I hate to burst your bubble, but our Father always seems to pick the least valuable; the least respectable; the least esteemed individuals, yet, He is also able to turn them into great treasures.
Think about Jesus. According to Isaiah, He had “no appearance that we should desire him, ” and He was “despised and rejected” by people, “like one from whom people turn their faces, and didn’t consider him to be worth anything.” Yet, people are still drawn to Him and love Him with all their hearts. For us, He is amazing!
“He took upon himself our suffering and carried our sorrows, but we believed that God had wounded him, beat him, and punished him.”
But no! It was our rebellious behavior and attitudes that cause His wounds. It was our sins that caused Him to be crushed. He was punished so that we could have peace, and we were healed from his wounds. No, I don’t know why. I know me (and, not to be too blunt, I know some of you) and there is nothing attractive and loving about us. Sometimes we can be rude, impatient, unthinking, and ungrateful. Yet, despite all of our weaknesses and failings, He saw something worth saving.
We have been like sheep who wandered off and got lost. We did our own thing, gone our own way. Yet, Yahweh has piled all of our sins, everything we have done wrong, on Jesus.
He was beaten, he was tortured,
but he didn’t say a word.
Like a lamb taken to be slaughtered
and like a sheep being sheared,
he took it all in silence.
Justice miscarried, and he was led off—
and did anyone really know what was happening?
He died without a thought for his own welfare,
beaten bloody for the sins of my people.
They buried him with the wicked,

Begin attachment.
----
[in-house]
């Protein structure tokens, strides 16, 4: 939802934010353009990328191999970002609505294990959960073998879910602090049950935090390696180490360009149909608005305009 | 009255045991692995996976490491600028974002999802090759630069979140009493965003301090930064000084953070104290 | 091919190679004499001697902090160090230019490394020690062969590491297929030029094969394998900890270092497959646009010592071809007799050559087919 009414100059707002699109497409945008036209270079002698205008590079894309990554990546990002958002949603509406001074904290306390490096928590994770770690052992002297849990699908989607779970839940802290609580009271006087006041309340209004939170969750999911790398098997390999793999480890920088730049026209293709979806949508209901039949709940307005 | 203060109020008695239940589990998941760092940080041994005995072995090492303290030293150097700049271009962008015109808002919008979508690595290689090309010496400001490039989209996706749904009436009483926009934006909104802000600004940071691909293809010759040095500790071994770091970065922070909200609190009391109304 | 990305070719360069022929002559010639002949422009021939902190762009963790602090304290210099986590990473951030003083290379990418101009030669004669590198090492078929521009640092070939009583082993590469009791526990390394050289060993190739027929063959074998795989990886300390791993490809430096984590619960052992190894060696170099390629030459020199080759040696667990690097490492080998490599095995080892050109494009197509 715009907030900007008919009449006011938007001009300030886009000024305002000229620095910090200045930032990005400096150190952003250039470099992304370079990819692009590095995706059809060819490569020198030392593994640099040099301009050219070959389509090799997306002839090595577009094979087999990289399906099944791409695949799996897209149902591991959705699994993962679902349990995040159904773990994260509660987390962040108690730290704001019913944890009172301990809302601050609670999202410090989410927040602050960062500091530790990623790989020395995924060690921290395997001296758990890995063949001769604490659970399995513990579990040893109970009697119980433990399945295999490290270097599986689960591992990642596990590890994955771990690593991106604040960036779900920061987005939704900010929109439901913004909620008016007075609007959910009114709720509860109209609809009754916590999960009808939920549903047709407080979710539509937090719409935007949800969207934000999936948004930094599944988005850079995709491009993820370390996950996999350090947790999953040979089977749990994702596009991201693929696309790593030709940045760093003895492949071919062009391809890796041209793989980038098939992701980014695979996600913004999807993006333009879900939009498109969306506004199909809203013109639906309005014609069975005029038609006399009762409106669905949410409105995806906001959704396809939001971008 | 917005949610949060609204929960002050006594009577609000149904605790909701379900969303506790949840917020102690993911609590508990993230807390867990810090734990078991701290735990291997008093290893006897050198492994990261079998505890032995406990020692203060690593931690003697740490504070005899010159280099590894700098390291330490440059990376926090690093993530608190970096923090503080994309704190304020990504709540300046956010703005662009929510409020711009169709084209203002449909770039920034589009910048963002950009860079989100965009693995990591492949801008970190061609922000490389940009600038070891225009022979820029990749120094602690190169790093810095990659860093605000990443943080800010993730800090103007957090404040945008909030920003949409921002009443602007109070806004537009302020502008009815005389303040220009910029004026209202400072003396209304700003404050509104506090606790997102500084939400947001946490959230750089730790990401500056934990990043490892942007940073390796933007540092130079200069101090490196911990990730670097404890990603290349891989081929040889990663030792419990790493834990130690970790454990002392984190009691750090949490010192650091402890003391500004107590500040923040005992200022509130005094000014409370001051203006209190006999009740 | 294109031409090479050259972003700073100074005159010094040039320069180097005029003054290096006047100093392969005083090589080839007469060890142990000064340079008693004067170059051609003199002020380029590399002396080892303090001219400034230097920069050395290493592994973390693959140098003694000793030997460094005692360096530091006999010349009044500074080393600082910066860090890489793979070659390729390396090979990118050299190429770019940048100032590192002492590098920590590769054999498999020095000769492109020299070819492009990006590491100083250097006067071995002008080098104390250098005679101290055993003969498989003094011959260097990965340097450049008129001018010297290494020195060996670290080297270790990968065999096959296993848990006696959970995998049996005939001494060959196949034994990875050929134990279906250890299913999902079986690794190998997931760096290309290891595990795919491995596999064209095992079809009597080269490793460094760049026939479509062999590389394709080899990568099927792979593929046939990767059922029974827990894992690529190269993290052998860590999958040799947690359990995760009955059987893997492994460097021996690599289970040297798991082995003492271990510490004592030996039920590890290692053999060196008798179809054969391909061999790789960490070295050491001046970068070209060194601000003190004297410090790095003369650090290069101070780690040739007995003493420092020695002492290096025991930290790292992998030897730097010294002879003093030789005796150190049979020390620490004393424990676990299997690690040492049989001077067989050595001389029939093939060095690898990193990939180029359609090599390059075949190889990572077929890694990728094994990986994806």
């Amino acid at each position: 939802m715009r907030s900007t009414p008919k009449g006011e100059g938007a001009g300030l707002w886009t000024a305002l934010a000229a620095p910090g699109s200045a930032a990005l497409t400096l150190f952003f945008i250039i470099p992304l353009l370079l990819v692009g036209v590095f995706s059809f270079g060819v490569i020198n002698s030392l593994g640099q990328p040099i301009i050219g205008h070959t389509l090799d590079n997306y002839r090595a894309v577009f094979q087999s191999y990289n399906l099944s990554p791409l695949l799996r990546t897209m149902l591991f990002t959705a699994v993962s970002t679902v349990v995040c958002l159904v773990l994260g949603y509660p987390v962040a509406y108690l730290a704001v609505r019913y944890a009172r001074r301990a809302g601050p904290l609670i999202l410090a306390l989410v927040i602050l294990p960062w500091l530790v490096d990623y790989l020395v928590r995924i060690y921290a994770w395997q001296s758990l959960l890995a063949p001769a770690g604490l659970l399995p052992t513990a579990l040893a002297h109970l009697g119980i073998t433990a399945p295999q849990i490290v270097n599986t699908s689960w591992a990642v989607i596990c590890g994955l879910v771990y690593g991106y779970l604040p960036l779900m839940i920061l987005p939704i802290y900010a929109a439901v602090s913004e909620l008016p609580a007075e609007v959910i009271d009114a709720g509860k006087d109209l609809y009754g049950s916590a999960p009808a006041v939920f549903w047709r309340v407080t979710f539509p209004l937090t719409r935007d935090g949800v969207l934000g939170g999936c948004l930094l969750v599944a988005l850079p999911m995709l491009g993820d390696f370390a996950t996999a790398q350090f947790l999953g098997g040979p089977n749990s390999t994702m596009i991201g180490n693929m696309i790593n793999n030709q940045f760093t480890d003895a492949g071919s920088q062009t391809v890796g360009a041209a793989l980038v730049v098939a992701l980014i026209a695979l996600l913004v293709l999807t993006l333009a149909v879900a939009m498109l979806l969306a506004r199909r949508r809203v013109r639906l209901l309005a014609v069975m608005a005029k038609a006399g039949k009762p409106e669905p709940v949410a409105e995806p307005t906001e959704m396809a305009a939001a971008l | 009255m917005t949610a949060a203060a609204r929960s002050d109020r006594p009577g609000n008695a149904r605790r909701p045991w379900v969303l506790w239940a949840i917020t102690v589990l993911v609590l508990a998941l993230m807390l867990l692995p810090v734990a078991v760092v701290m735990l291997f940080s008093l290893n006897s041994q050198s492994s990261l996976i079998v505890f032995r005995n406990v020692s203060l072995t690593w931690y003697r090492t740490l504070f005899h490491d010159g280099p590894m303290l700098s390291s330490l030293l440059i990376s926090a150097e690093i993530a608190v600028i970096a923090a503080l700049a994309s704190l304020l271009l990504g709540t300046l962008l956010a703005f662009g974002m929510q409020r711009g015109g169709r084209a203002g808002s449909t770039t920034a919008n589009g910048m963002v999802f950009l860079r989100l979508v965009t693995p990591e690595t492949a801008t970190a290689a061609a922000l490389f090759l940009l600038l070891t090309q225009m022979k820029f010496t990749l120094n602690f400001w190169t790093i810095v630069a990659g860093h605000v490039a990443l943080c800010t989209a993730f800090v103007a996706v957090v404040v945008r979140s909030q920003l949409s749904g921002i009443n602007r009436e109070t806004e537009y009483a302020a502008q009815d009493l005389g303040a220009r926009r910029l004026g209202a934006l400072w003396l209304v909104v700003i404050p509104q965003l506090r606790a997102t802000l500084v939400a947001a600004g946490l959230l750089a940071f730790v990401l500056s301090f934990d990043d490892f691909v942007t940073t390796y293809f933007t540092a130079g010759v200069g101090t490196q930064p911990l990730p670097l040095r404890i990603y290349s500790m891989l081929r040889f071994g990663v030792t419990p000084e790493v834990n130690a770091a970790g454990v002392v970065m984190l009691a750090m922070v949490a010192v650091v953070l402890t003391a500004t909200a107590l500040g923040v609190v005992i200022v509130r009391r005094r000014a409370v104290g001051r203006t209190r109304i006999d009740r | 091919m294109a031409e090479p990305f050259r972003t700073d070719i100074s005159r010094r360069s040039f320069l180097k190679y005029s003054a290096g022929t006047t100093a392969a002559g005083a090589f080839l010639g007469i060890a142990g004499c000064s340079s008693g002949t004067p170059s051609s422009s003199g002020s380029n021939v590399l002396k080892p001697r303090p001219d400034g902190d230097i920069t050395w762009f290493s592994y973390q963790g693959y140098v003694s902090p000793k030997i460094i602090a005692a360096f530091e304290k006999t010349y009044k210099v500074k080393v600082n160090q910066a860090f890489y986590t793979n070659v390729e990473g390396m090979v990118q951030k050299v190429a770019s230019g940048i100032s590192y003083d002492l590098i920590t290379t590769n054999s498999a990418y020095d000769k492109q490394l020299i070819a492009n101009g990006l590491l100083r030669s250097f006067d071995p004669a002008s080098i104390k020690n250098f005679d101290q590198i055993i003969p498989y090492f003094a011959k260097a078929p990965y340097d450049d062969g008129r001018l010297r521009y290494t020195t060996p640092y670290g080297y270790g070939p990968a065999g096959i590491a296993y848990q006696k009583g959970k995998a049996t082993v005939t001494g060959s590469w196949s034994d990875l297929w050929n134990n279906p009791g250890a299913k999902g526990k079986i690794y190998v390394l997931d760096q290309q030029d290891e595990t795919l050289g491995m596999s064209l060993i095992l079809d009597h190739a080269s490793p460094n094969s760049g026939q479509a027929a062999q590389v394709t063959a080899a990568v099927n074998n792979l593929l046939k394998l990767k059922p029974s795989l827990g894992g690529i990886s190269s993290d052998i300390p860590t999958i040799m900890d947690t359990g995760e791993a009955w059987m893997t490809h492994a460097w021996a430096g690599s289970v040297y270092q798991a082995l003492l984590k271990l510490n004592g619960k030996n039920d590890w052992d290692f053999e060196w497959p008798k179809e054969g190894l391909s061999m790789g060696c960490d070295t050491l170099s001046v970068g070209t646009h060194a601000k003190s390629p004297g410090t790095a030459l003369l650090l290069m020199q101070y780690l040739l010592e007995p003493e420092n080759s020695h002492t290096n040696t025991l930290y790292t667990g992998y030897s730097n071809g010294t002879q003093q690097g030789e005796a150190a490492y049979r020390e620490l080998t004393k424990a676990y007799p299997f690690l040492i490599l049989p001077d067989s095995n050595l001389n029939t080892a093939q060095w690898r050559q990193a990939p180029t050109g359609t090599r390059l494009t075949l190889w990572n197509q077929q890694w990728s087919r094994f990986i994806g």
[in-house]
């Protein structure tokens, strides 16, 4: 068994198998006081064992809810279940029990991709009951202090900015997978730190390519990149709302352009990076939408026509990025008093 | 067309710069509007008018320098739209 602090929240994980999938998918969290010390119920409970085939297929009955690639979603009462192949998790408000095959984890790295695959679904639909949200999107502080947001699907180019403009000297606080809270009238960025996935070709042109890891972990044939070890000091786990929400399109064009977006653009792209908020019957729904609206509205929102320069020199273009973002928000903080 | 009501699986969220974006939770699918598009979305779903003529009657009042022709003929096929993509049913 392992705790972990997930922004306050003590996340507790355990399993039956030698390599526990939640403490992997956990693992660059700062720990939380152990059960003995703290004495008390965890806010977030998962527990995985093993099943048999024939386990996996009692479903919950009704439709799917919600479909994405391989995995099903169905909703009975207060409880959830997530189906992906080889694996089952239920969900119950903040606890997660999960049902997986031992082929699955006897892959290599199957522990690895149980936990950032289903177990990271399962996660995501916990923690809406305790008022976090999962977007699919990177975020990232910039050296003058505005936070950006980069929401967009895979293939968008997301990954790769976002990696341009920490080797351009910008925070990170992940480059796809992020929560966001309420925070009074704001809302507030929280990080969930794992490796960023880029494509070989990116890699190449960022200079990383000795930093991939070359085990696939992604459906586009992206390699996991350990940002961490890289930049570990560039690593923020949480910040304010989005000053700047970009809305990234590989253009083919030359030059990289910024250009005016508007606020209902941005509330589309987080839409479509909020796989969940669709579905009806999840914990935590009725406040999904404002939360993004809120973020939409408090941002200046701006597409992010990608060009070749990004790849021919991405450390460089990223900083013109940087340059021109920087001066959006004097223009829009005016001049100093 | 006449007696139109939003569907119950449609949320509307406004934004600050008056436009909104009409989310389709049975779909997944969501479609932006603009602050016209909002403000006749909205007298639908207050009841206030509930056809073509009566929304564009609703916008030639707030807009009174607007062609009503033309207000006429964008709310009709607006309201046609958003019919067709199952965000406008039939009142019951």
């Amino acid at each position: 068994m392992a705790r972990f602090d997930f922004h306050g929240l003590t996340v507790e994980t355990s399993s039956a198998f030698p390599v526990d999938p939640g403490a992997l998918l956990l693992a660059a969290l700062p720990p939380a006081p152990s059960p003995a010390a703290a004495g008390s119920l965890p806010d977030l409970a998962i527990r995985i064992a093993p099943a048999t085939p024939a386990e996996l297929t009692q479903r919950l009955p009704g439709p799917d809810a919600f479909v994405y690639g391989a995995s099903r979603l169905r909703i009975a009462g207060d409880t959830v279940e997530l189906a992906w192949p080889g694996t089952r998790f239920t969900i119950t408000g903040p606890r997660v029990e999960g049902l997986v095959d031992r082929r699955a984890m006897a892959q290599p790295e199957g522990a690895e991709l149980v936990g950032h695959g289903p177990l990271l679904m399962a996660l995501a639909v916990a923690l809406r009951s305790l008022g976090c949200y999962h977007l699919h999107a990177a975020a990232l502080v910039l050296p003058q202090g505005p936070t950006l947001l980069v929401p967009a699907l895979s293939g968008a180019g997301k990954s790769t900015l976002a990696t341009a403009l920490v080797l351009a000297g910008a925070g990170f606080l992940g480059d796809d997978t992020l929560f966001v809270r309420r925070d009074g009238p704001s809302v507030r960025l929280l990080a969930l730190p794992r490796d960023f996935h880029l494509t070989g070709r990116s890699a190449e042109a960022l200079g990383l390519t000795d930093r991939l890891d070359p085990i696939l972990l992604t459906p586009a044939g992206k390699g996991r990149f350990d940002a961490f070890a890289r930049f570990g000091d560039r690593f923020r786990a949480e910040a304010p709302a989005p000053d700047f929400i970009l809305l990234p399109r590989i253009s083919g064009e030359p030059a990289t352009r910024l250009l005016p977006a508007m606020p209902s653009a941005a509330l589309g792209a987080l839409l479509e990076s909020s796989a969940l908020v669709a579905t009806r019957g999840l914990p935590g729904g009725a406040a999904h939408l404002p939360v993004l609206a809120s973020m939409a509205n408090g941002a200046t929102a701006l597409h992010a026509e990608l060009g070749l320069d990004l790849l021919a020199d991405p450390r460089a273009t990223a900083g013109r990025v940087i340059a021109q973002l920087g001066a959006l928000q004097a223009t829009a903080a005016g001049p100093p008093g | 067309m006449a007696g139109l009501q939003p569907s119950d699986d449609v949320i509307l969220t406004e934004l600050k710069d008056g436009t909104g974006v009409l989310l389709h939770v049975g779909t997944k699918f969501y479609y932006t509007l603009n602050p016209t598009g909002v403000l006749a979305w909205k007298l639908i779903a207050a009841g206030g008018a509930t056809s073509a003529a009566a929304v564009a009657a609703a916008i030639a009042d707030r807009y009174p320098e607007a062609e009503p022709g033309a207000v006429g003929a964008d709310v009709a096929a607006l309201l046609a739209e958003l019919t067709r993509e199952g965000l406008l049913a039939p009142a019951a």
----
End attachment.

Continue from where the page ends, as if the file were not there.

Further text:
threw him in a grave with a rich man,
Even though he’d never hurt a soul
or said one word that wasn’t true.
Still, it is what Yahweh had in mind all along, to crush him with pain. The plan was that he would give Himself as an offering for our sin so that he would see life come from it. And Yahweh’s plan will prosper through his sacrifice. (see Isaiah 53:1-10)
Think of David, he was the youngest of the eight sons of Jesse, and David was well aware of his standing the eyes of his family. There was a time when the prophet of God came to visit and David wasn’t even invited to come. Not only that, his father never referred to him by name, but simply as “the youngest.” When Saul offered his oldest daughter to him, David was embarassed and said,“Do you really mean that? I’m from a family of nobodies! I can’t be son-in-law to the king.”
Then, we have Leah. She was the woman Leban tricked Jacob into marrying. She was unloved, her eyes were weak, in fact, there was nothing in her outer beauty that would draw people to her. In fact, She was so worthless; her dad had to trick someone into marrying her! How do you think that made her feel?
After Jacob laid with Leah for one week, he took her younger sister as his wife. Oh, dear God. How uncaring and thoughtless Jacob was. Imagine how Leah must have felt to have her husband for one week and then have him snatched away by her younger sister!